Idaho Brake Law
The Idaho Senate this week voted to require that all bicycles have brakes. The measure now goes to the House. It is part of a package of bicycle-safety bills introduced by Sen. Elliot Werk, D-Boise. The Statesman invited a Boise police official and a writer and cyclist who sits on the Ada County Highway District's Bicycle Advisory Committee to make their cases for and against the bill.
Pro: Consistency aids safety for everyone
Having a working brake on a bicycle is an important matter of safety for cyclists and all those who bike, walk or drive near them.
Boise City Code already requires that a bicycle have a brake capable of stopping in 25 feet at 10 mph. The reason for the City Code is safety.
Numerous hazards may present themselves unexpectedly to bike riders in any environment. On roadways, glass, sand, debris, road grates or other traffic can cause the need to stop suddenly to avoid a collision. The Greenbelt and sidewalks through our parks are well traveled by cyclists, runners, walkers, dogs and children. Any of these users can make sudden and unexpected movements. The ability to make a controlled stop can be the difference between a near-miss and an injury collision.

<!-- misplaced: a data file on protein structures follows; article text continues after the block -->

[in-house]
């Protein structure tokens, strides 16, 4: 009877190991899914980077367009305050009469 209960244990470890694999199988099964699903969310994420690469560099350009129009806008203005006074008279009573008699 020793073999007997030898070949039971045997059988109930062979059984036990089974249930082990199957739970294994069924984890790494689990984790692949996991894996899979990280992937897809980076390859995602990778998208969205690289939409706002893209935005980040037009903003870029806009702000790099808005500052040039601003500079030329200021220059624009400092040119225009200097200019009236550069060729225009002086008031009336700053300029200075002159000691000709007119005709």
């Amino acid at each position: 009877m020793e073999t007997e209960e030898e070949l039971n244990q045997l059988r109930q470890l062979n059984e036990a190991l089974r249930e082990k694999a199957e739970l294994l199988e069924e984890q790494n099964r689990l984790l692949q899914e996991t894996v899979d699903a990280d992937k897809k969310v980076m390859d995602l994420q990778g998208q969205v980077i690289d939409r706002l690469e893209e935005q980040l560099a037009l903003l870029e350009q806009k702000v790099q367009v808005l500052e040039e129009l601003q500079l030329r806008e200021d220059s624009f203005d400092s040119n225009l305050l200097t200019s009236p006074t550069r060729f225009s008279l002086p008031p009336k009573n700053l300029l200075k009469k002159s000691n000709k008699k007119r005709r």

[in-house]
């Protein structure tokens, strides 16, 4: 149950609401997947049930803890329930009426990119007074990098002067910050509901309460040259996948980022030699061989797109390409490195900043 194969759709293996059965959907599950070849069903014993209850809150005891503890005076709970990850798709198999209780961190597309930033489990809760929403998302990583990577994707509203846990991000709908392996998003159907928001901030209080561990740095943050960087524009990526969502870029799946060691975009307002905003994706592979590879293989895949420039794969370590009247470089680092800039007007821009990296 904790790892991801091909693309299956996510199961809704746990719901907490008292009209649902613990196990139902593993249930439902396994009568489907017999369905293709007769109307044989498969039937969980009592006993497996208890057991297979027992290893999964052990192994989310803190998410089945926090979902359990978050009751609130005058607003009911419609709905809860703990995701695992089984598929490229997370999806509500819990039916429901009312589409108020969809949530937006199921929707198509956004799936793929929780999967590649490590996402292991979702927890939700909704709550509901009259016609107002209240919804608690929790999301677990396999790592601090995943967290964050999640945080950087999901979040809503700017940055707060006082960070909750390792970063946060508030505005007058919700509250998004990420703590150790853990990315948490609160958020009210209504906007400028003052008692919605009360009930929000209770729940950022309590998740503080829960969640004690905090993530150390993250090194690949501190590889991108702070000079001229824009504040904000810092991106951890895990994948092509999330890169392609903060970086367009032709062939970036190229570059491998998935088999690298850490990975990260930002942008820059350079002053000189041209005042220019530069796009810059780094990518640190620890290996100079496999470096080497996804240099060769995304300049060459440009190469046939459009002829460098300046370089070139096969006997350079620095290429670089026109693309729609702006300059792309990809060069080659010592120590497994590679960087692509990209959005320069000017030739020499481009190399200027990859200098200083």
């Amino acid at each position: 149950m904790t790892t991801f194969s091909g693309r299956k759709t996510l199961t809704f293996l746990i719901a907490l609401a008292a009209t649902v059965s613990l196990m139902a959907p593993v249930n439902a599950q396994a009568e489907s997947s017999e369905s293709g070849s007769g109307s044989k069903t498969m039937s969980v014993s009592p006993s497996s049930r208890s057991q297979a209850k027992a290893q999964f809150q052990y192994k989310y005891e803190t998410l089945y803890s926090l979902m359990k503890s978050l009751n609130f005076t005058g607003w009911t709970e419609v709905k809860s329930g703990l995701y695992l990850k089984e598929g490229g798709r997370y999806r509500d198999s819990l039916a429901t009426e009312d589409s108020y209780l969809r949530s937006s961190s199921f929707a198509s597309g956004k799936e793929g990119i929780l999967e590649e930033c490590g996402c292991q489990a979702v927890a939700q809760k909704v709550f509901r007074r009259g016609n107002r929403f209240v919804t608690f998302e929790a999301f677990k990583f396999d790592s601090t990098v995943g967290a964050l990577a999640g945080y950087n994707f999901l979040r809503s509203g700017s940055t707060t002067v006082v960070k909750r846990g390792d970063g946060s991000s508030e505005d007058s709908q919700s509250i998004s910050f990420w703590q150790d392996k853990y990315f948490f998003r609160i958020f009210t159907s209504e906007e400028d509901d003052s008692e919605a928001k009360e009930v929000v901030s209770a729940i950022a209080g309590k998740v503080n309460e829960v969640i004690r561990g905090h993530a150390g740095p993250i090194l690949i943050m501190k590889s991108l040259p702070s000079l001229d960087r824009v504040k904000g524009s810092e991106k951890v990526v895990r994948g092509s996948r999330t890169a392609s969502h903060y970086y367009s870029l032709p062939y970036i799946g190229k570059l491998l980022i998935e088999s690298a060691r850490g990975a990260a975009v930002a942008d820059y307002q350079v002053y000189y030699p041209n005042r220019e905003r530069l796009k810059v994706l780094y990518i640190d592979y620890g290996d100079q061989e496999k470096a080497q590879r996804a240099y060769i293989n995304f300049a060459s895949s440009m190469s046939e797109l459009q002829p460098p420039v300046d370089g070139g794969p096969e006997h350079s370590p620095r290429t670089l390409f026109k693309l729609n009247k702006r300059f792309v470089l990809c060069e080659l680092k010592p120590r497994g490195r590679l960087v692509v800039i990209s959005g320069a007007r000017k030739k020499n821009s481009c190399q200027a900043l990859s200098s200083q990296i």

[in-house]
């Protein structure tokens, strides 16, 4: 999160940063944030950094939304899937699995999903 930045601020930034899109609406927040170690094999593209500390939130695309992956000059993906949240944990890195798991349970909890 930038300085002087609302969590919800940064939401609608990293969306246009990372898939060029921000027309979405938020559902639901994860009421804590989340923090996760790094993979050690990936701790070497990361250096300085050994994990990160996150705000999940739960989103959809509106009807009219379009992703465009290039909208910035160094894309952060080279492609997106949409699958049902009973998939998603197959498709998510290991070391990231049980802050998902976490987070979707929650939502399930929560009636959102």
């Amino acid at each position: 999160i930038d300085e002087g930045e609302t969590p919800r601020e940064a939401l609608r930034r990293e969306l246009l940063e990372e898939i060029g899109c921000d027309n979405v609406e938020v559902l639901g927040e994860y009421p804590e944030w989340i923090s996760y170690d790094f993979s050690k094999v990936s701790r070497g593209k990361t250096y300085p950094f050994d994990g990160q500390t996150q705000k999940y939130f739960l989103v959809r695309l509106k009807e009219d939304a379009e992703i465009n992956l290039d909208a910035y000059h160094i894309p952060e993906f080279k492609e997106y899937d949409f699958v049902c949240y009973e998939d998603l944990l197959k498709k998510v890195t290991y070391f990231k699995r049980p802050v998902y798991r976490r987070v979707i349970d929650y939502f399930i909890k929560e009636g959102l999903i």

Police find that consistency in traffic rules and operation increases safety. The law requires all motor vehicles to have working brakes. It makes sense that bikes, which also have accelerating functions, have brakes. It's the brake that allows a cyclist to slow or stop. None of us would want to be involved in a collision that meant damage, injury or worse, if it could be prevented by the safety function of a brake.
Con: Fixies are just misunderstood
BY RICK OVERTON
Cyclists and motorists alike should be grateful for Sen. Elliot Werk's fair and forward-looking package of bills. But Senate Bill 1349, requiring fixed-gear bicycles to add hand brakes, is built on a misunderstanding of how the bikes work.
There is no freewheel on these so-called "fixies." Force applied to the pedal translates directly to the rear wheel. This means no coasting, as the pedals and wheels move in synch. Riders slow the bikes by resisting this force. Think of it as unpedaling to a stop, something a good fixie rider can accomplish in seconds.
Fixies are spartan, difficult to ride, and dripping with hipster cred. But fixie bikes aren't responsible for the spate of tragic bike accidents over the past 12 months. Though a few riders maneuver obnoxiously and unsafely through Downtown, there is nothing in the unique architecture of these cycles that makes them a threat to road safety.
The problem of ill-mannered punks is a bit of a social constant, no matter the chosen conveyance. Officers need good laws for those who dangerously flaunt the rules of the road.
But turning cops into brake inspectors squanders resources and antagonizes the cycling community without making anyone safer.